Aiming for a perfect score

WARWICK RASMUSSEN DEPUTY EDITOR
Last updated 12:00 22/11/2012

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OPINION: It's the kind of report that can make for pretty grim reading.

Each year, every district health board releases a document called the "serious and sentinel events" report. They catalogue each DHB's most serious and, in some cases, disturbing medical mishaps and mistakes.

When reading these reports it would be easy to be appalled by the errors and incidents that happened, but that must be countered by remembering how many patients and procedures are dealt with each year. On a statistical level, the serious and sentinel events are a tiny part of the overall equation.

But that doesn't make the ones that make the report any less shocking.

Among this year's MidCentral report was the case of a child who died from poisoning after a feeding tube became dislodged so food and fluids went straight into their abdomen.

That was the most serious of the 15 events - down from 22 last year - and was down to a lack of knowledge and inadequate guidelines.

Nine of the 15 events were falls and many of them happened when patients were moving from their bed. Other cases included one where a swab was left inside a patient.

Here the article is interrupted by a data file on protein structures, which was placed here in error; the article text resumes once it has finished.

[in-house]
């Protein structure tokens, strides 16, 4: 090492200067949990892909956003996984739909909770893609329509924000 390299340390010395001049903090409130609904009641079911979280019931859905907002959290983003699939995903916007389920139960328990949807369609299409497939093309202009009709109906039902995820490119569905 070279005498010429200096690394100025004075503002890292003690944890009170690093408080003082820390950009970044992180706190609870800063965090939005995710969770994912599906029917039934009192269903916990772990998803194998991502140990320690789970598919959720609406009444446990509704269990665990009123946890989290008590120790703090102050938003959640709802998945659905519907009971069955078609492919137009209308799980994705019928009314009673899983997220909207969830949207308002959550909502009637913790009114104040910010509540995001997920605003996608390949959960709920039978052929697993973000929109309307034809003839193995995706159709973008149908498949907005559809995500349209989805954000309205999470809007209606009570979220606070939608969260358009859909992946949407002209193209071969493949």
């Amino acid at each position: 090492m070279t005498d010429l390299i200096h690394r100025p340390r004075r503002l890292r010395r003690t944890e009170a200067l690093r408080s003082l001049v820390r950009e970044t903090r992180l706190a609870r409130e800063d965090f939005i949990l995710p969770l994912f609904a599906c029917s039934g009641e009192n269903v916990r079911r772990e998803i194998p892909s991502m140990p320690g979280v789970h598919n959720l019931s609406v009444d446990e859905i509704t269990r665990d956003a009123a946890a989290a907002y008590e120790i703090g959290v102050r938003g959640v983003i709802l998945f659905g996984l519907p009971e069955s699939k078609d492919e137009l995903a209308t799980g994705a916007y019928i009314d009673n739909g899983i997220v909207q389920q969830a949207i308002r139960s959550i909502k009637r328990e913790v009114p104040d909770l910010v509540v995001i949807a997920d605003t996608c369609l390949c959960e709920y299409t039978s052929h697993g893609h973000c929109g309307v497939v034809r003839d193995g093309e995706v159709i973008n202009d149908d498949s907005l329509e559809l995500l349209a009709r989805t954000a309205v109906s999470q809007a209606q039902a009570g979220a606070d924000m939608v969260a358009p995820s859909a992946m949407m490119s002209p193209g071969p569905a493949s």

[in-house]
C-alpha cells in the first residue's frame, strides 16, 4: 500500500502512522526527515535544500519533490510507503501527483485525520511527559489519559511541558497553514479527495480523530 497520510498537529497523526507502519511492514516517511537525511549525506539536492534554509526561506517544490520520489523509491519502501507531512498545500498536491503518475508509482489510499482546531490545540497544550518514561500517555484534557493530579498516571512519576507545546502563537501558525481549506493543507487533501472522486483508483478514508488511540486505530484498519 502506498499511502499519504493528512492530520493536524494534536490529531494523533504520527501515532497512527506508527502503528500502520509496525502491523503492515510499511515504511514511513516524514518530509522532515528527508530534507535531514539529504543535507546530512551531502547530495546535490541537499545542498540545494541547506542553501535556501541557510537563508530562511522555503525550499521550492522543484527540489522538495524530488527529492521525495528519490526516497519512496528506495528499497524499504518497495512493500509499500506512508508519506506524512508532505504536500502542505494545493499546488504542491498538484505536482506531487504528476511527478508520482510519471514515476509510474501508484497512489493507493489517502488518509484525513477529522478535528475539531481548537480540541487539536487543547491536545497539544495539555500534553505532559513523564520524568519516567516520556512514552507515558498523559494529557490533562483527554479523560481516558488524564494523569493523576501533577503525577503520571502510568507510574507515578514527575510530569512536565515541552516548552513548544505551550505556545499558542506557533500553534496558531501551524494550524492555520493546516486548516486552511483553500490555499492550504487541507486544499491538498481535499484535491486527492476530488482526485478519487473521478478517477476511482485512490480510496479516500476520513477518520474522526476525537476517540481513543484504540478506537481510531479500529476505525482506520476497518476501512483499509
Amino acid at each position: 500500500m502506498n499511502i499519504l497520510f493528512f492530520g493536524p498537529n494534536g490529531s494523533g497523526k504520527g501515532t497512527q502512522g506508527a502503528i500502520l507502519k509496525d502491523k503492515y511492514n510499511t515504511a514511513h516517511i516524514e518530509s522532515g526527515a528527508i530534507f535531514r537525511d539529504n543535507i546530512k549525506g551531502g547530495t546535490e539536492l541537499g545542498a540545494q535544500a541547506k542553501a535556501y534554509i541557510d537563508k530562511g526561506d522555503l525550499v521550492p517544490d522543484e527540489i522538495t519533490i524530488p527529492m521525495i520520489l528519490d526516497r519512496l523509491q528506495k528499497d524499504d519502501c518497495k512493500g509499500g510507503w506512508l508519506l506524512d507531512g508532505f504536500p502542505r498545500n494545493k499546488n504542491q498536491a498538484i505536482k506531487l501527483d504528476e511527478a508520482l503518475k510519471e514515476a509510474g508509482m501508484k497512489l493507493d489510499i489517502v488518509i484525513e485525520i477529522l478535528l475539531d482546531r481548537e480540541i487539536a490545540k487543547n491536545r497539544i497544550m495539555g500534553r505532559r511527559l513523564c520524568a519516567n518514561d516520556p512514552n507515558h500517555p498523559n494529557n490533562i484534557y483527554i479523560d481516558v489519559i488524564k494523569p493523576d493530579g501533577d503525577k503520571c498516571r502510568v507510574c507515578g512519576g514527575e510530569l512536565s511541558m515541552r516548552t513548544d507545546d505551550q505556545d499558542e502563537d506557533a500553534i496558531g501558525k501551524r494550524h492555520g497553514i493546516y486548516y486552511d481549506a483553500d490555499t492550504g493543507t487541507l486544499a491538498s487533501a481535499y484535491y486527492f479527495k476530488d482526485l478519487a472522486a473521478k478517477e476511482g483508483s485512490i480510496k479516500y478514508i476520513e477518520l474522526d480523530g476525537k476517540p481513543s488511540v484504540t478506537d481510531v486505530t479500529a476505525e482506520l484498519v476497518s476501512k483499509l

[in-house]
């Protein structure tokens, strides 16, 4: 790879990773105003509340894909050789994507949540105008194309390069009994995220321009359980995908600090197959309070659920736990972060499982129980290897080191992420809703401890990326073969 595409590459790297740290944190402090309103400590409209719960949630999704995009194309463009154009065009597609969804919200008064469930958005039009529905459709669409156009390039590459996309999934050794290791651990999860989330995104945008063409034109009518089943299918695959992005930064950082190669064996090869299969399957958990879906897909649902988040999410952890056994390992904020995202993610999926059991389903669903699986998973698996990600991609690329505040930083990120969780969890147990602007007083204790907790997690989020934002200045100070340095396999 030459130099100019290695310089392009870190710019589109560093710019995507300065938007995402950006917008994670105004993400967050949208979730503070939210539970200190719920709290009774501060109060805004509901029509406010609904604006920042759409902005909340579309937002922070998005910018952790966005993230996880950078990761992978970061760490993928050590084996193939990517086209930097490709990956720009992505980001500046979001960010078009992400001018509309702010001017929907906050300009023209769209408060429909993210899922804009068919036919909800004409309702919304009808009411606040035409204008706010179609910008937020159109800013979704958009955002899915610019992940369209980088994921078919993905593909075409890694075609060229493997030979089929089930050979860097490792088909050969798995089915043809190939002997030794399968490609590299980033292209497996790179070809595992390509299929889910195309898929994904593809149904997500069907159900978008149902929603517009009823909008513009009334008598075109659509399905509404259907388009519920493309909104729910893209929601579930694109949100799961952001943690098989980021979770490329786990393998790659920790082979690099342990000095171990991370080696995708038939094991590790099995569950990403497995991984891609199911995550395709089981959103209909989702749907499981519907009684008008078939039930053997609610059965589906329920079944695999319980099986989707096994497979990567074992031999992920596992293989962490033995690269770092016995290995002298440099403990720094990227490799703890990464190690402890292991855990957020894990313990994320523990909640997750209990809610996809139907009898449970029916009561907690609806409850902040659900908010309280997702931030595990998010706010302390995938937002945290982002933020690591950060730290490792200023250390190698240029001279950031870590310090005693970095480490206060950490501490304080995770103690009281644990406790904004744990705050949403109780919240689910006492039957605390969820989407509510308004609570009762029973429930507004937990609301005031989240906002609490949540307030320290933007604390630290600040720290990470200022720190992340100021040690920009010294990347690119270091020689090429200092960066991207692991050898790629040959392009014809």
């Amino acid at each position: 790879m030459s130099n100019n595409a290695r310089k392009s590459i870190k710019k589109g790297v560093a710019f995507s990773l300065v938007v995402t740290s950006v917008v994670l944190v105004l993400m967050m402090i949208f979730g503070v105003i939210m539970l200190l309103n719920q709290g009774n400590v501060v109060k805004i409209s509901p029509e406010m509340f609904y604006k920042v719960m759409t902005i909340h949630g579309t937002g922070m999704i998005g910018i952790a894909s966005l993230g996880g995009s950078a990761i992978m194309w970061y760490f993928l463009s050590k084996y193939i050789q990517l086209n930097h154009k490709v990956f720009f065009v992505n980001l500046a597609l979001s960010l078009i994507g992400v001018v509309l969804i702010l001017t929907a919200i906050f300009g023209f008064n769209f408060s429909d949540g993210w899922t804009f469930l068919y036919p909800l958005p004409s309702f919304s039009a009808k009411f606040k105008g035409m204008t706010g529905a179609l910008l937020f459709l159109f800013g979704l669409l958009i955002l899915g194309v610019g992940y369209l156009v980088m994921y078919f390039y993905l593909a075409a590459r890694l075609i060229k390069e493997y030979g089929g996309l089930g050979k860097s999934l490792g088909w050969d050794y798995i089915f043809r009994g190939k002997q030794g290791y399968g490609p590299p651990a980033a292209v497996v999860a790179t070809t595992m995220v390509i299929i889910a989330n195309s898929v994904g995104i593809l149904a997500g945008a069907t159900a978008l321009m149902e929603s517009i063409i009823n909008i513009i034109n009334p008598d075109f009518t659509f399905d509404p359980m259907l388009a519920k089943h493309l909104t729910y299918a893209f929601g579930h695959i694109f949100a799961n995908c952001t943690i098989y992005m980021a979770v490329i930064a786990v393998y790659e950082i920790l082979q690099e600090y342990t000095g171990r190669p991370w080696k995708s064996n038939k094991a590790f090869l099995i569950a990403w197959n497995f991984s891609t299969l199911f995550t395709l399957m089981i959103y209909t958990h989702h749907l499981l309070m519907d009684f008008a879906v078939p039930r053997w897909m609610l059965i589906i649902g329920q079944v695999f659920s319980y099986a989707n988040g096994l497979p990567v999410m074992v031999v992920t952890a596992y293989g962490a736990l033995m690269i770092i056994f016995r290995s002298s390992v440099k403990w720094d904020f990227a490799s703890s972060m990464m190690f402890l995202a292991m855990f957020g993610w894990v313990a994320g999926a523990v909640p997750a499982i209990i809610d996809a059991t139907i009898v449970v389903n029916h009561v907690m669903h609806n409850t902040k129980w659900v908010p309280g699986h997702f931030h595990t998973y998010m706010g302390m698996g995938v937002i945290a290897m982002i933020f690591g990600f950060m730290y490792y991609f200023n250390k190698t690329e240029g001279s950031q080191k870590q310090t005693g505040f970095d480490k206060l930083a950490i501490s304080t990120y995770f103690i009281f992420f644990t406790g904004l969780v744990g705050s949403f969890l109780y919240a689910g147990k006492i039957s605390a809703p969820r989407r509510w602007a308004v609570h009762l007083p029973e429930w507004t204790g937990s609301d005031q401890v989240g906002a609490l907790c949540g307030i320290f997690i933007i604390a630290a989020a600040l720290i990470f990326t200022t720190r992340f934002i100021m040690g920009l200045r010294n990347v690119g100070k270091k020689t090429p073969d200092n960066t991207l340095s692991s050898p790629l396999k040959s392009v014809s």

In any line of work mistakes are made. They can be down to human error, mechanical error or a breakdown in systems or communication.

The difference with the health sector is that it deals with life and death situations and people in varying states of wellness.

There are cases all over the country where people have died when they probably shouldn't have.

No matter how small the percentage, these people and their families are the ones who have been let down by the system.

The reporting of these events and making them public are important for accountability and transparency.

Any failing is, and should be, taken seriously. The report shows how vital it is to have robust training schedules and iron-cast procedures in place.

Hospitals and medical centres can never realistically be expected to have a 100 per cent success rate for all the patients and clients they deal with in a year, but that shouldn't stop a "perfect score" being the target.

ONE MORE THING:

Once again, the central plateau showed its power yesterday afternoon. Mt Tongariro fired a plume of ash into the sky. From a distance the eruption was spectacular and beautiful, but such incidents can cause major disruptions for motorists and travellers, let alone the people who live nearby. Thankfully, no one was harmed by yesterday's significant event.

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- © Fairfax NZ News

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